This is one of the posts that I’d regret writing if I was rational.

Oh, the book’s fine. Yeah.


*Hence why I’ve only read three chapters since May.

** Not that he saw them as “needs”. And neither, to be honest, do I.

*** Though other people would probably see the demonisation of sexuality as equally as ridiculous.

**** I feel a phantom fringe, like amputees feel their missing limbs. I brush hair out of my eyes that doesn’t exist, sometimes I find myself reaching for a hairdryer that would only burn my scalp, sometimes I even find myself looking at displays of hair product in supermarkets, close to tears. Yes, I look more intimidating (which is useful), and yes, I was going to have to do it eventually because the hairline was getting further and further back, but like turning off the life-support of a comatose loved one, it isn’t easy whenever it’s done – it will always haunt me. I was, and technically still am, balding (like the metaphorical comatoid is dying), but being bald isn’t much fun (like being someone who’s lost someone they care about or being someone who is dead) and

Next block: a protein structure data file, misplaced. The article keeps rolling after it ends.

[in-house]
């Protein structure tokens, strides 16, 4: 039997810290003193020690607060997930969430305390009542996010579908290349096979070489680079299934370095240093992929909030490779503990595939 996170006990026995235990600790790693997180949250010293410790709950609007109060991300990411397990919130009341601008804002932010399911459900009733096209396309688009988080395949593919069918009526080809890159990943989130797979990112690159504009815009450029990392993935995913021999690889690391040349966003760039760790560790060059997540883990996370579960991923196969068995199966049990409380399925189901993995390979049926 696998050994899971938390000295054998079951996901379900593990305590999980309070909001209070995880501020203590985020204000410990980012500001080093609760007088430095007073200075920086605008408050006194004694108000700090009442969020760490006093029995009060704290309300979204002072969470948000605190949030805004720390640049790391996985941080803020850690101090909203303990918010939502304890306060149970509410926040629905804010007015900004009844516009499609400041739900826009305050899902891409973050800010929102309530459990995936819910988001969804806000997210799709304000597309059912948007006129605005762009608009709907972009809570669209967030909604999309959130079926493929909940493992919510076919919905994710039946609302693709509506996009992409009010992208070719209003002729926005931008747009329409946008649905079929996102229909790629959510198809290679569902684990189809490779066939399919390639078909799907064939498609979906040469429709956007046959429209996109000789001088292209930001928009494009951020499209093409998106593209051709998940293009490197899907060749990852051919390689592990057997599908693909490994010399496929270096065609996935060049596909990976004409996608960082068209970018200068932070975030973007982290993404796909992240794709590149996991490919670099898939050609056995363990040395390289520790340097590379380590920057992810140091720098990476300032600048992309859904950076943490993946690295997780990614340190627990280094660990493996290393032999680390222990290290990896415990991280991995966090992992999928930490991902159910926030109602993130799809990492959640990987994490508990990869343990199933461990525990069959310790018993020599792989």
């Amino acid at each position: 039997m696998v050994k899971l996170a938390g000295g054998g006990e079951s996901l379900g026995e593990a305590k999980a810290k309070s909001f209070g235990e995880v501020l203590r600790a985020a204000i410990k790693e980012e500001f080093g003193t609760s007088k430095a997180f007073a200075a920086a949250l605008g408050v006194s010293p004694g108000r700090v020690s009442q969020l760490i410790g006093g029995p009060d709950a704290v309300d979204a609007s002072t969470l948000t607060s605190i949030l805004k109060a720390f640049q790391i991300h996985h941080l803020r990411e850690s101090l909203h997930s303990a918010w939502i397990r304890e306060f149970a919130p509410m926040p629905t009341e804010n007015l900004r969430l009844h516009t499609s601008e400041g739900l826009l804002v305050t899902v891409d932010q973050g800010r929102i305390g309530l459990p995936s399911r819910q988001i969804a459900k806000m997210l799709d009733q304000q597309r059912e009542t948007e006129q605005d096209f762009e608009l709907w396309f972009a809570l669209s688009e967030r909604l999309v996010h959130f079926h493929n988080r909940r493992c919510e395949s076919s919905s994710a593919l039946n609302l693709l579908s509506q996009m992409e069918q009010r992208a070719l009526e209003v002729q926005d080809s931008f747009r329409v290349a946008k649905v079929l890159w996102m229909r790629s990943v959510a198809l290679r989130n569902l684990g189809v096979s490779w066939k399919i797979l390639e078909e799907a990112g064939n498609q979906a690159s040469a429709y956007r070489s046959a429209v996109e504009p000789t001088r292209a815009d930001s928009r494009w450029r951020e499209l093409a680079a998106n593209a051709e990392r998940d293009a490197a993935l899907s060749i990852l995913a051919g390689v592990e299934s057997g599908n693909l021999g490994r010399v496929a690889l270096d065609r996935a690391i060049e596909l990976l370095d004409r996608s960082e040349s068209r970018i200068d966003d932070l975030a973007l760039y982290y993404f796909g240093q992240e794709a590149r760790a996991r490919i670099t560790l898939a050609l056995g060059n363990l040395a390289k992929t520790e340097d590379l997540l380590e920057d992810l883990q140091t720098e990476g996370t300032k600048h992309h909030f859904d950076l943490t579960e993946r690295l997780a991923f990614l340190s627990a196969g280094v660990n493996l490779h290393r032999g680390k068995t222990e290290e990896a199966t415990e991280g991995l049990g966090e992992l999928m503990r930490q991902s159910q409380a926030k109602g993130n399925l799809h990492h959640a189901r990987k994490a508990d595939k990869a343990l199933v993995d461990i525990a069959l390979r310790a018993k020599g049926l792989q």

-Does this imagery stand up? Possibly not. I’m oversharing. At least it’s not as extreme as the oversharing I did on here two summers ago. (Click here for my favourite of the “breakdown whilst travelling” blogs.)

4 comments on “The Kreutzer Sonata by Leo Tolstoy

  1. Id say “oh, dont give up, all the good ones struggled before they made it” but ehh, I don’t even believe it myself and neither would you (although I thouroughly enjoy your writing and would love love love to see you published). I’m still crying over not getting into law school… which doesn’t come off as a very noble pursuit on a literature blog maybe, but whatever. Point is I still relate profoundly to the very real sensation of just being fucking done. Done with ambition, done with wanting, craving, striving… needing. Just let me be